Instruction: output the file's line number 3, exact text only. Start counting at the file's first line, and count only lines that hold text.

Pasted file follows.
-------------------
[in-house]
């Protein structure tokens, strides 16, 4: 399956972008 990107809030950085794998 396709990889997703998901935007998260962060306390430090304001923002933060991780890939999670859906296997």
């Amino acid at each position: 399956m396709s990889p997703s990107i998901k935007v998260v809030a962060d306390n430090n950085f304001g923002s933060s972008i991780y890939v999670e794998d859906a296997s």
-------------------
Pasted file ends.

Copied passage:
């Amino acid at each position: 399956m396709s990889p997703s990107i998901k935007v998260v809030a962060d306390n430090n950085f304001g923002s933060s972008i991780y890939v999670e794998d859906a296997s």